What helped make the public archaeology so positive is the fortuitous location of Rock Creek Mortar Shelter so close to the museum (a 15 minute walk). I have blogged about our work at the shelter previously (2014 and 2015), so I will simply summarize the background. Rock Creek Mortar Shelter contains intact deposits ranging from at least the end of the Pleistocene to about 1000 years ago toward the end of the Woodland Period in this region (Figure 1). We do have one AMS radiocarbon date that is Younger Dryas in age but no definitive Paleoindian artifacts yet. For now it appears that the first foragers to habitually occupy the Upper Cumberland Plateau (UCP) did so at the onset of the Holocene during ameliorating climates. While we excavated in Woodland and Late Archaic layers this summer, too, I highlight the early Holocene finds.

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Figure 2. Blade and proximal blade fragment.

We continue to find blades in the early Holocene levels (Figure 2). This is significant because archaeologists disagree on whether true prismatic blades were purposefully made during the Early Archaic. We have recovered perhaps two dozen at Rock Creek but only a couple of blade core fragments. Our lithic flake debris analyses are ongoing, but we believe most of the cores were repurposed for the manufacture of bifaces. We have recovered numerous Early Archaic bifaces from the site along with significant numbers of biface reduction and thinning flakes in the early Holocene levels (Figure 3). Our current analyses are focused on determining if we can identify tablet flakes in the assemblage as early stage indicators of preparing cores for the removal of prismatic blades. Stay tuned. . .

 

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Figure 3. Early Archaic tools (from left to right: Pine Tree Corner Notched biface, St. Albans biface, unifacial endscraper/graver.

One of the most interesting finds of the summer was a flaked hematite biface from the early Holocene levels (Figure 4). We recovered a flaked hematite adze in 2015 (Figure 5). What makes the hematite biface find so interesting is that it makes two flaked hematite artifacts recovered from the early Holocene levels and we identified the source of the material this year: the back wall of the shelter (Figure 6).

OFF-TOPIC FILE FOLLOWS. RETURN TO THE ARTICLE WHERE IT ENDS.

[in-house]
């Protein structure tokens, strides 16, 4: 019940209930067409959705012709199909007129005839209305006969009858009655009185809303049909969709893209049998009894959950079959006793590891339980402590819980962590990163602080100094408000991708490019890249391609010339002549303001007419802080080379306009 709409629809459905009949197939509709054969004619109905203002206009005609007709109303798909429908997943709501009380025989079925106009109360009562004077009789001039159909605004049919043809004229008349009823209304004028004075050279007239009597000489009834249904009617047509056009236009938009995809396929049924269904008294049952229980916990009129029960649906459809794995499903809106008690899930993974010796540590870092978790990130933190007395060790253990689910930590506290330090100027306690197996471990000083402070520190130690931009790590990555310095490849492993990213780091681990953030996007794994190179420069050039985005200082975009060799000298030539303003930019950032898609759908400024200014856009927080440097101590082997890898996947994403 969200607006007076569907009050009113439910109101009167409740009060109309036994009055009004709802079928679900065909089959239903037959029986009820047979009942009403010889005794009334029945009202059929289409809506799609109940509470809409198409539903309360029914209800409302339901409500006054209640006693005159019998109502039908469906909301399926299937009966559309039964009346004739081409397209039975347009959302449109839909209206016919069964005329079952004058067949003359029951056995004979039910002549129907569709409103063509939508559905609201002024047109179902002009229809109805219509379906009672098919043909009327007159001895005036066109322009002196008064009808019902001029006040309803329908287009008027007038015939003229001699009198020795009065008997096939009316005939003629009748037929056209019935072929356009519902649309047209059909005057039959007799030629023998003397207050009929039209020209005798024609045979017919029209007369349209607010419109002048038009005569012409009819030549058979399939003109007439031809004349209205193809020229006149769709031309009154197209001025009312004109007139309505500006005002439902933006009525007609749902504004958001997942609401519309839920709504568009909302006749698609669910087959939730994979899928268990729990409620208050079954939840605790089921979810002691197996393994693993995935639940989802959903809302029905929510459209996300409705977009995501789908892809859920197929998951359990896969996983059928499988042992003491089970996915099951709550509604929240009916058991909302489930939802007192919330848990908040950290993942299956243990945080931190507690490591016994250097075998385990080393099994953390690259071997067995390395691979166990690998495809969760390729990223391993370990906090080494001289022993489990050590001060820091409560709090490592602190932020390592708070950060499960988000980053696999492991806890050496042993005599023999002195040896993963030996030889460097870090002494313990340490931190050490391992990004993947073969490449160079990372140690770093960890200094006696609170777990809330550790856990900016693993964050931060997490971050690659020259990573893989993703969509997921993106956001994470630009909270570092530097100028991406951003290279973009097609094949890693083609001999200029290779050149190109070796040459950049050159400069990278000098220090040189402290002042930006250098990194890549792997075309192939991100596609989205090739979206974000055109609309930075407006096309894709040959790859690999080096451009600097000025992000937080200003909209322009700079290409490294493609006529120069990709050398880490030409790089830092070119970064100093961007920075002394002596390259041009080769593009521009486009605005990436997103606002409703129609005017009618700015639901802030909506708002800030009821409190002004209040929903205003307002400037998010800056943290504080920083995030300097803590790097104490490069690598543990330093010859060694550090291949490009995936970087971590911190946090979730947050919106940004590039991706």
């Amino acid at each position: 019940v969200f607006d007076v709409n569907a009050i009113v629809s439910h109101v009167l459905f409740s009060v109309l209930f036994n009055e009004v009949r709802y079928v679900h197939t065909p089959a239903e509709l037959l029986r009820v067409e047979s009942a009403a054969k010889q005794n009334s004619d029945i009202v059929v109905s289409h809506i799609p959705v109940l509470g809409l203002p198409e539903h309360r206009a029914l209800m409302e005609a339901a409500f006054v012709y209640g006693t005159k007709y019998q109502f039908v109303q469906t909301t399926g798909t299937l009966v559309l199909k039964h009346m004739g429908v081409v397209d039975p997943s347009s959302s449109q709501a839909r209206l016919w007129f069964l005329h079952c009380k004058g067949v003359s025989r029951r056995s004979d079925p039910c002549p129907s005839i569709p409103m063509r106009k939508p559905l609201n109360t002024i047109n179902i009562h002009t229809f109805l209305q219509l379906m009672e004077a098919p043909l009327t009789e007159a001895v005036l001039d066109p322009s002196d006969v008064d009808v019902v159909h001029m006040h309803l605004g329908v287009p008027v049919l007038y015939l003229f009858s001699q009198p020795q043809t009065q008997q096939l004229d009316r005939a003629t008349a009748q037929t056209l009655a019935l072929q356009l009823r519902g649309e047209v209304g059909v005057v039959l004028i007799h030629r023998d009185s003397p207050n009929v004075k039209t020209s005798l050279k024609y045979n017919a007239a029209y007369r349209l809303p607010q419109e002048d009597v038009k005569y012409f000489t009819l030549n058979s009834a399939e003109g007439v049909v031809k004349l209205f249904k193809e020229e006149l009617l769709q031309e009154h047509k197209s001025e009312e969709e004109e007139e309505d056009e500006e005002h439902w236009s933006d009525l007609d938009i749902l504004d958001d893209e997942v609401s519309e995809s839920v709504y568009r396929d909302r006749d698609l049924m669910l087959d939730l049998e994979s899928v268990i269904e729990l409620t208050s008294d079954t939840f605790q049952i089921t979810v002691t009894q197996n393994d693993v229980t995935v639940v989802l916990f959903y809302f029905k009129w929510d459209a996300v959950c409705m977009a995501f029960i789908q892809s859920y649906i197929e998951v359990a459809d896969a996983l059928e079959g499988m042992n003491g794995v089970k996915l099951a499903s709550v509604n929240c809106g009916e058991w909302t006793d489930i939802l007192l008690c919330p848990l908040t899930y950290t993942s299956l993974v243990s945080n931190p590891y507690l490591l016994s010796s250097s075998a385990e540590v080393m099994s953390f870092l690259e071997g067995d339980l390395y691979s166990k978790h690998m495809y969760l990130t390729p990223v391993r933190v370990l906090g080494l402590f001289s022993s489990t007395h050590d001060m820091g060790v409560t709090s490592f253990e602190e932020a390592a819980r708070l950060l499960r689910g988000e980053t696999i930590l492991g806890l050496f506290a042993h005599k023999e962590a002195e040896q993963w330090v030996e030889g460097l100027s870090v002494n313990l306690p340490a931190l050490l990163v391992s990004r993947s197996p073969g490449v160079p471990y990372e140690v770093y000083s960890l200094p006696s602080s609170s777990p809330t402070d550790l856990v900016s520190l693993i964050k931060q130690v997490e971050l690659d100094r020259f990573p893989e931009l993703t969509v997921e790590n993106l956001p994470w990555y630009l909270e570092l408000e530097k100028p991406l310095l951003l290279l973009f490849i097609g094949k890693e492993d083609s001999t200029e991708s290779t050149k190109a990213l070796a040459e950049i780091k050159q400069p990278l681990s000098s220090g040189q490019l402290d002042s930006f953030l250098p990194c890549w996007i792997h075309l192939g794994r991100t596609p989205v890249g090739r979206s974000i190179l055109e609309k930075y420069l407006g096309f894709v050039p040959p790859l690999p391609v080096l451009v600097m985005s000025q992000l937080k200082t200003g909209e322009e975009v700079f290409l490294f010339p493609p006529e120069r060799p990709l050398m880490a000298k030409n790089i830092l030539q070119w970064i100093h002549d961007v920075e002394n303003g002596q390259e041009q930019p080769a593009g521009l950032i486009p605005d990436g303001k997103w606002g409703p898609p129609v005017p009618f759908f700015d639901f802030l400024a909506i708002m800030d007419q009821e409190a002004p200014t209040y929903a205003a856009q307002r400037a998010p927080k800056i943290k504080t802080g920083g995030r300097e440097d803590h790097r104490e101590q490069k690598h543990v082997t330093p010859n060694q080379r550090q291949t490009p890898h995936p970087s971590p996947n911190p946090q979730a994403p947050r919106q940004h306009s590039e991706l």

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Figure 4. Flaked hematite biface recovered in July 2017.

While it is not uncommon to find pieces of hematite in the sandstone bedrock (and iron-rich sandstone conglomerates), it may be uncommon to find blocks that have silicified well enough to knap. We have also recovered pieces of the hematite flaking debris in the early levels. These silicified deposits are not visible in the shelter walls today because they are buried but were almost certainly 10-11,000+ years ago when the shelter floor was 2 meters lower than today. We think these pioneering foragers opportunistically knocked these blocks from the wall and fashioned them into stone tools. The flaked hematite artifacts may have been used for wood working. Maureen Hays at the College of Charleston will examine these artifacts for microscopic use wear later this year.

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Figure 5. Flaked hematite adze recovered in January 2015.

In sum, Rock Creek Mortar Shelter is yielding evidence of and information about the region’s earliest inhabitants familiarizing themselves with a new environment and raw material availability and distribution on the landscape. In our ongoing lithic analyses, we also hypothesize that these first foragers separated from late Pleistocene populations while prismatic blade tool manufacture was somewhat common in the southeast. This may, in part, help to explain why early Holocene peoples on the UCP were still making and using prismatic blade technology. We can also see that it did not last long. Once these early folks realized the abundance of high quality chert resources in the region (there are at least a dozen raw material sources within a day’s walking distance of the shelter), they moved away from prismatic blade tool technology and simply began making blade-like blanks. Calculated preparation and curation of prismatic blade cores thus became unnecessary, and lithic technology became more expedient.